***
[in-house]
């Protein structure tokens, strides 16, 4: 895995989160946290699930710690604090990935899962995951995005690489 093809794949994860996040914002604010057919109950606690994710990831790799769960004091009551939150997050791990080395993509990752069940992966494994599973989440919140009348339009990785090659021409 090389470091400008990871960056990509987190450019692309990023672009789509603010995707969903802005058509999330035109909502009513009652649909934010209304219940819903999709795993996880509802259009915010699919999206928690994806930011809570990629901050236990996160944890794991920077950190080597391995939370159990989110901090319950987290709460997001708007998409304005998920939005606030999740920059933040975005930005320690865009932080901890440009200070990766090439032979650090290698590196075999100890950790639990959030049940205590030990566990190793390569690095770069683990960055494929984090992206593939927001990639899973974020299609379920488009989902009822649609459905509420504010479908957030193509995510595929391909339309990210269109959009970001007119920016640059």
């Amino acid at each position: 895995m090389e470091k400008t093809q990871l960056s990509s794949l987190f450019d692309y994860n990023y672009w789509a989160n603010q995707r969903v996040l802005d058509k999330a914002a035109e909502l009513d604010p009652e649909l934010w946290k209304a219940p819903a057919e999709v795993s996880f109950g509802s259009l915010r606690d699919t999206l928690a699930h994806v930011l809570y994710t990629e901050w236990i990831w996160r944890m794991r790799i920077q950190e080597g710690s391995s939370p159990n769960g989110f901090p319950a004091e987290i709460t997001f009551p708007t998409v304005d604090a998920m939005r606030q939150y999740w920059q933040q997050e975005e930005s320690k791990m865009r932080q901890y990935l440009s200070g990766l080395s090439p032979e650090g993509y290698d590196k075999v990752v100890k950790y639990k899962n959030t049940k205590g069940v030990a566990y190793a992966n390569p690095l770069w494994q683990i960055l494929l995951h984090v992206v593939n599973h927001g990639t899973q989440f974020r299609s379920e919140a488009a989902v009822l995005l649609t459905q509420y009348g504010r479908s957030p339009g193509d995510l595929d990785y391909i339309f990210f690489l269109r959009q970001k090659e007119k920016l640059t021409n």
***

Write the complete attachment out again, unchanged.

[in-house]
């Protein structure tokens, strides 16, 4: 895995989160946290699930710690604090990935899962995951995005690489 093809794949994860996040914002604010057919109950606690994710990831790799769960004091009551939150997050791990080395993509990752069940992966494994599973989440919140009348339009990785090659021409 090389470091400008990871960056990509987190450019692309990023672009789509603010995707969903802005058509999330035109909502009513009652649909934010209304219940819903999709795993996880509802259009915010699919999206928690994806930011809570990629901050236990996160944890794991920077950190080597391995939370159990989110901090319950987290709460997001708007998409304005998920939005606030999740920059933040975005930005320690865009932080901890440009200070990766090439032979650090290698590196075999100890950790639990959030049940205590030990566990190793390569690095770069683990960055494929984090992206593939927001990639899973974020299609379920488009989902009822649609459905509420504010479908957030193509995510595929391909339309990210269109959009970001007119920016640059």
């Amino acid at each position: 895995m090389e470091k400008t093809q990871l960056s990509s794949l987190f450019d692309y994860n990023y672009w789509a989160n603010q995707r969903v996040l802005d058509k999330a914002a035109e909502l009513d604010p009652e649909l934010w946290k209304a219940p819903a057919e999709v795993s996880f109950g509802s259009l915010r606690d699919t999206l928690a699930h994806v930011l809570y994710t990629e901050w236990i990831w996160r944890m794991r790799i920077q950190e080597g710690s391995s939370p159990n769960g989110f901090p319950a004091e987290i709460t997001f009551p708007t998409v304005d604090a998920m939005r606030q939150y999740w920059q933040q997050e975005e930005s320690k791990m865009r932080q901890y990935l440009s200070g990766l080395s090439p032979e650090g993509y290698d590196k075999v990752v100890k950790y639990k899962n959030t049940k205590g069940v030990a566990y190793a992966n390569p690095l770069w494994q683990i960055l494929l995951h984090v992206v593939n599973h927001g990639t899973q989440f974020r299609s379920e919140a488009a989902v009822l995005l649609t459905q509420y009348g504010r479908s957030p339009g193509d995510l595929d990785y391909i339309f990210f690489l269109r959009q970001k090659e007119k920016l640059t021409n």